Reflection for Wednesday, November 21, 2007: Memorial of the Presentation of the Blessed Virgin Mary (33rd week in Ordinary Time).

No Thumbnail Available
Burke-Sullivan, Eileen
Issue Date
Research Projects
Organizational Units
Journal Issue
Alternative Title
Two trains of thought chugged out of my mental station when I began reflecting on the Scripture that the Church provides for our banquet of the word today. The first concerns the Church's constant reverence for martyrs, those who have died in witness to God's Reign and the central mystery of the Resurrection. In the month of November each year the Church calls us to attend to the fact that all of us will die and we need to think about death as the goal that shapes our lives and choices every day. If I believe in the Resurrection and the ultimate Reign of God (and act accordingly) then I do not need to fear death or anything short of death. Every event, every choice, becomes an opportunity to live into the freedom of belonging entirely to God who loves us utterly and desires our joy. Nothing conveys this reality more clearly than the death of a martyr. It is perhaps helpful for us to note that during the Twentieth Century there were more martyrs in the Church than in any era since the first three centuries. Perhaps we need that witness of faith more than other generations have. In any case the story of the seven Maccabean brothers and their very strong mother certainly reflects faith in God's Reign.| | But today's Gospel text casts the first reading into a slightly different context and my second train of thought went down that track. Luke presents us with a very challenging parable from Jesus about the rich noble who goes away to become the King of the larger territory. He gives his servants sums of his resources (gifts) and tells them to invest it for a profit. Meanwhile his neighbors have gone about petitioning that he NOT be made king -- they "despise him" the text says. So Luke's Jesus presents us with a very strong leader who has serious enemies and whose servants are commanded to work to enlarge their gifts (with a whiff of threat?) while he is "away." The clue to the text is in the story setup at the beginning where Luke tells us that they are near Jerusalem where there is a strong belief in the coming of the Reign of God. Jesus is then giving us a Kingdom message. Our King (God) is very strong and has serious enemies (start with Antiochus the Greek who slaughtered Mrs. Maccabee and her seven sons, and come right down to the present) but note that the leader isn't going to have a lot of patience with enemies. When the time comes for reckoning he will "slay them." (So much for "good and gentle Jesus" images), and he will call to account his servants for the gifts he has given them. One might say that the model servant (who made 100% return) is one like the Maccabee boys ready to do always and only God's Will -- even to death.| So, this is where the two trains come together on one track -- the Reign of God is demanding. It demands everything that we are. But it is worth everything.|This is a most uncomfortable meditation for those who want to cling to an image of God that is "soft" or "tolerant" of great evil. "God will forgive anything" I hear my young adult students say on a regular basis. . . but here is Jesus suggesting a difficult paradox in the "character" of God. If we imagine that God's gifts to his servants are the various forms of power to disclose his reign on earth as it is in heaven, (healing, revealing, reconciling) the message is that if you don't use and enlarge the gift you lose it! It's a demanding call.|Furthermore the King will do away with his enemies when the Kingdom comes to fullness. I certainly would rather be a servant than an enemy on that day -- but as I meditate on these texts I have more than a small jolt out of any comfortable capitalistic pursuits I might be about. I think my most focused prayer today will be to ask for the grace to say in truth: "When your glory appears, my joy will be full!" Ps 17- response.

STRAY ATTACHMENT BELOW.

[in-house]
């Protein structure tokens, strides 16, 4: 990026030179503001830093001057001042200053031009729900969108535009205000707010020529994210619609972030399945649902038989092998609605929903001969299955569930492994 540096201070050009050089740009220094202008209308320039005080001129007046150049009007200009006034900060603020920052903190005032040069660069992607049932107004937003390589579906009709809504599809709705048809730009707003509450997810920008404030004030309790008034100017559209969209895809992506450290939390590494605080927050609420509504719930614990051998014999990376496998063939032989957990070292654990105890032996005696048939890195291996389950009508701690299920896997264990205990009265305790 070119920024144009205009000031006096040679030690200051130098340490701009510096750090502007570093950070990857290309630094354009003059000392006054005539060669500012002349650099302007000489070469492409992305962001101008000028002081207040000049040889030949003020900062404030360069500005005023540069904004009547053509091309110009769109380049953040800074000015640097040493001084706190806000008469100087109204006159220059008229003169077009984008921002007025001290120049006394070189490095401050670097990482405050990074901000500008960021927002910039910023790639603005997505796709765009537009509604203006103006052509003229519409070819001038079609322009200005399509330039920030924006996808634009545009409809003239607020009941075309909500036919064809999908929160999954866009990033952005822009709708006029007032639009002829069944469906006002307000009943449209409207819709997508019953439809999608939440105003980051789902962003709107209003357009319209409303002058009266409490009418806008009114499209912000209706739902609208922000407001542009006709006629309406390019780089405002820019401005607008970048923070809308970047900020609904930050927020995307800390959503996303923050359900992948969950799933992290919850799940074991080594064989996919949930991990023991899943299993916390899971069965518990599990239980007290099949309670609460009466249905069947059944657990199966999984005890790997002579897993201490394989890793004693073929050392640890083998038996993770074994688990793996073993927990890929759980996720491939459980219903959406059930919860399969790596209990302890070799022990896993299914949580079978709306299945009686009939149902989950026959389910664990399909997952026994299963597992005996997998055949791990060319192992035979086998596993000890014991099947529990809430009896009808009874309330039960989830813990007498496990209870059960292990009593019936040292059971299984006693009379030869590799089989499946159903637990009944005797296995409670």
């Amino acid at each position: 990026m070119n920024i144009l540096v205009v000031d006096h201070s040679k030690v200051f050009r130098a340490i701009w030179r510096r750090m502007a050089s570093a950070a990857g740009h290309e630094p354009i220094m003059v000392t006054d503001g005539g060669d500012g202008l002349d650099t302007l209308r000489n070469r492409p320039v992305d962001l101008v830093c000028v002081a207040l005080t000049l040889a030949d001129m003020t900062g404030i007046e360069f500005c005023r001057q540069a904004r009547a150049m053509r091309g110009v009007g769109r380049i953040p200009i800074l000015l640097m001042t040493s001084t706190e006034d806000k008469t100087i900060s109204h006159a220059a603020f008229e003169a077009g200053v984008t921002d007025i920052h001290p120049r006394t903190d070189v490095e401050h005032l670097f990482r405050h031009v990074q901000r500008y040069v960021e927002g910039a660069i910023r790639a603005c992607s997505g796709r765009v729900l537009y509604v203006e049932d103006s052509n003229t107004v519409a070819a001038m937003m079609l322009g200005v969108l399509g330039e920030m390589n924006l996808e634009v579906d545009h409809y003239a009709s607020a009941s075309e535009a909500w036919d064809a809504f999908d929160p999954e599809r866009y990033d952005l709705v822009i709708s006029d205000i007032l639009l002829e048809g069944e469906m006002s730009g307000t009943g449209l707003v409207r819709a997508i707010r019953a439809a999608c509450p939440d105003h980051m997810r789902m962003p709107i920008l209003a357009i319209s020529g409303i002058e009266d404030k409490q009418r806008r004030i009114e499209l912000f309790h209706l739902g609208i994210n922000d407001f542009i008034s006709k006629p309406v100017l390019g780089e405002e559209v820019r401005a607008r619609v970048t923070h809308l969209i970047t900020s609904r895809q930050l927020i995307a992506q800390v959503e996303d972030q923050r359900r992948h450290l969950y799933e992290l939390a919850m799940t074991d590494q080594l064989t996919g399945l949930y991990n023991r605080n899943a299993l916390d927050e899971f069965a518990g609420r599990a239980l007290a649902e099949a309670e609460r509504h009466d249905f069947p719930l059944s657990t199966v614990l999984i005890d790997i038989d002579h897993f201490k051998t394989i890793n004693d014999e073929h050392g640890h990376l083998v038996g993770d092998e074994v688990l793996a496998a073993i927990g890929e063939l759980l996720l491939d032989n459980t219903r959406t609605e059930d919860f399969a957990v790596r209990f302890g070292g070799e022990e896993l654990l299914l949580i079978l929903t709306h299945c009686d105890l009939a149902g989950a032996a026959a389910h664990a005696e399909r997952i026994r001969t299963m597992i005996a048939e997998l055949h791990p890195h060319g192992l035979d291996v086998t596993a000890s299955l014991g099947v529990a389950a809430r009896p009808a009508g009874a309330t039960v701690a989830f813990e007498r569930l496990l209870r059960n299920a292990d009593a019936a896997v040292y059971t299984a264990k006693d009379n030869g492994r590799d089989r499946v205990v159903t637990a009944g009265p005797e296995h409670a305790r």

University Ministry, Creighton University.
These reflections may not be sold or used commercially without permission. Personal or parish use is permitted.
PubMed ID